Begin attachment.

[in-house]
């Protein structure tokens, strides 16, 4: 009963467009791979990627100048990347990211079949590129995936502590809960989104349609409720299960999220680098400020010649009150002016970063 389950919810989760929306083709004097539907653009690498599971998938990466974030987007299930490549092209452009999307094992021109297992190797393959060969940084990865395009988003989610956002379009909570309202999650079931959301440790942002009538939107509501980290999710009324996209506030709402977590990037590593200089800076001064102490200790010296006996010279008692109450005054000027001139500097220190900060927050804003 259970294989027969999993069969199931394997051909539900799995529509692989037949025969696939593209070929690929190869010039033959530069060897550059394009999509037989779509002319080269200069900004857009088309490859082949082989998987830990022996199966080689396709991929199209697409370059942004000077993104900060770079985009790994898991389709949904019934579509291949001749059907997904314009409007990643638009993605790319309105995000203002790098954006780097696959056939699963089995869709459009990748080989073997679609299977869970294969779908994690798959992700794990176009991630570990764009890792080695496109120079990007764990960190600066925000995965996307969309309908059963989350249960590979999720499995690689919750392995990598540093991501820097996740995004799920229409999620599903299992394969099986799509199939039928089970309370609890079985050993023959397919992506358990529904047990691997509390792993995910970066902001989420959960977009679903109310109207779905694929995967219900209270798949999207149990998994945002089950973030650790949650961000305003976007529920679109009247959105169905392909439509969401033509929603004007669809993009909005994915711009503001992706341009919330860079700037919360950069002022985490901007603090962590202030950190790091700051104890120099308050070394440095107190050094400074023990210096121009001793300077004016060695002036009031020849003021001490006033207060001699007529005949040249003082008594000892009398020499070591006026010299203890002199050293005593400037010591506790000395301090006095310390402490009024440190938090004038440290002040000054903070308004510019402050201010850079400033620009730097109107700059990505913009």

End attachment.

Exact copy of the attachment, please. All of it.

[in-house]
């Protein structure tokens, strides 16, 4: 009963467009791979990627100048990347990211079949590129995936502590809960989104349609409720299960999220680098400020010649009150002016970063 389950919810989760929306083709004097539907653009690498599971998938990466974030987007299930490549092209452009999307094992021109297992190797393959060969940084990865395009988003989610956002379009909570309202999650079931959301440790942002009538939107509501980290999710009324996209506030709402977590990037590593200089800076001064102490200790010296006996010279008692109450005054000027001139500097220190900060927050804003 259970294989027969999993069969199931394997051909539900799995529509692989037949025969696939593209070929690929190869010039033959530069060897550059394009999509037989779509002319080269200069900004857009088309490859082949082989998987830990022996199966080689396709991929199209697409370059942004000077993104900060770079985009790994898991389709949904019934579509291949001749059907997904314009409007990643638009993605790319309105995000203002790098954006780097696959056939699963089995869709459009990748080989073997679609299977869970294969779908994690798959992700794990176009991630570990764009890792080695496109120079990007764990960190600066925000995965996307969309309908059963989350249960590979999720499995690689919750392995990598540093991501820097996740995004799920229409999620599903299992394969099986799509199939039928089970309370609890079985050993023959397919992506358990529904047990691997509390792993995910970066902001989420959960977009679903109310109207779905694929995967219900209270798949999207149990998994945002089950973030650790949650961000305003976007529920679109009247959105169905392909439509969401033509929603004007669809993009909005994915711009503001992706341009919330860079700037919360950069002022985490901007603090962590202030950190790091700051104890120099308050070394440095107190050094400074023990210096121009001793300077004016060695002036009031020849003021001490006033207060001699007529005949040249003082008594000892009398020499070591006026010299203890002199050293005593400037010591506790000395301090006095310390402490009024440190938090004038440290002040000054903070308004510019402050201010850079400033620009730097109107700059990505913009």